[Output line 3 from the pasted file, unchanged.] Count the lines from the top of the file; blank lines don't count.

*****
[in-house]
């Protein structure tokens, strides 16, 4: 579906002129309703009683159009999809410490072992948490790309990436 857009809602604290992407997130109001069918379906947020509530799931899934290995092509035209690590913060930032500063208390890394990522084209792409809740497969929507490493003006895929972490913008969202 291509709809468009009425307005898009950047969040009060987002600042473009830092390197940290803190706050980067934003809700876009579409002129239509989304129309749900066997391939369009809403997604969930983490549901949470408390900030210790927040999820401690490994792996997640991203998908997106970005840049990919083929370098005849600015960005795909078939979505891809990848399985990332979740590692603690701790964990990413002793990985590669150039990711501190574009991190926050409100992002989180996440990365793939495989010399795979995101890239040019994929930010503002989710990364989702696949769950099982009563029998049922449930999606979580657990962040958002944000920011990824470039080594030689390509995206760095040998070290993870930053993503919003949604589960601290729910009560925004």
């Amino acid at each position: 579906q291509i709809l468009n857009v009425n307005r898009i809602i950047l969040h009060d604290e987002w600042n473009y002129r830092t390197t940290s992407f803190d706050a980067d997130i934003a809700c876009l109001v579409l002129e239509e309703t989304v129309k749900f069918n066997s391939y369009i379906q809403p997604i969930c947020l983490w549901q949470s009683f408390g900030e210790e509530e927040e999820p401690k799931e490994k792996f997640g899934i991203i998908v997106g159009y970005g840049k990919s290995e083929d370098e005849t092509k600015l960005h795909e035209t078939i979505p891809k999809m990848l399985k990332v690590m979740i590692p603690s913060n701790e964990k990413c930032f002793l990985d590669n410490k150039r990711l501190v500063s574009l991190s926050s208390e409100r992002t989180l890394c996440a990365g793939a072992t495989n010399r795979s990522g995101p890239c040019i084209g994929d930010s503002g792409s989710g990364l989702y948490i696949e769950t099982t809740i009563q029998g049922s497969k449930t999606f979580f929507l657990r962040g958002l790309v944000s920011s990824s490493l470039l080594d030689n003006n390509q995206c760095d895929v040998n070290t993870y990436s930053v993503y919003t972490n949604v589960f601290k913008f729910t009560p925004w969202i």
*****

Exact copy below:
């Amino acid at each position: 579906q291509i709809l468009n857009v009425n307005r898009i809602i950047l969040h009060d604290e987002w600042n473009y002129r830092t390197t940290s992407f803190d706050a980067d997130i934003a809700c876009l109001v579409l002129e239509e309703t989304v129309k749900f069918n066997s391939y369009i379906q809403p997604i969930c947020l983490w549901q949470s009683f408390g900030e210790e509530e927040e999820p401690k799931e490994k792996f997640g899934i991203i998908v997106g159009y970005g840049k990919s290995e083929d370098e005849t092509k600015l960005h795909e035209t078939i979505p891809k999809m990848l399985k990332v690590m979740i590692p603690s913060n701790e964990k990413c930032f002793l990985d590669n410490k150039r990711l501190v500063s574009l991190s926050s208390e409100r992002t989180l890394c996440a990365g793939a072992t495989n010399r795979s990522g995101p890239c040019i084209g994929d930010s503002g792409s989710g990364l989702y948490i696949e769950t099982t809740i009563q029998g049922s497969k449930t999606f979580f929507l657990r962040g958002l790309v944000s920011s990824s490493l470039l080594d030689n003006n390509q995206c760095d895929v040998n070290t993870y990436s930053v993503y919003t972490n949604v589960f601290k913008f729910t009560p925004w969202i």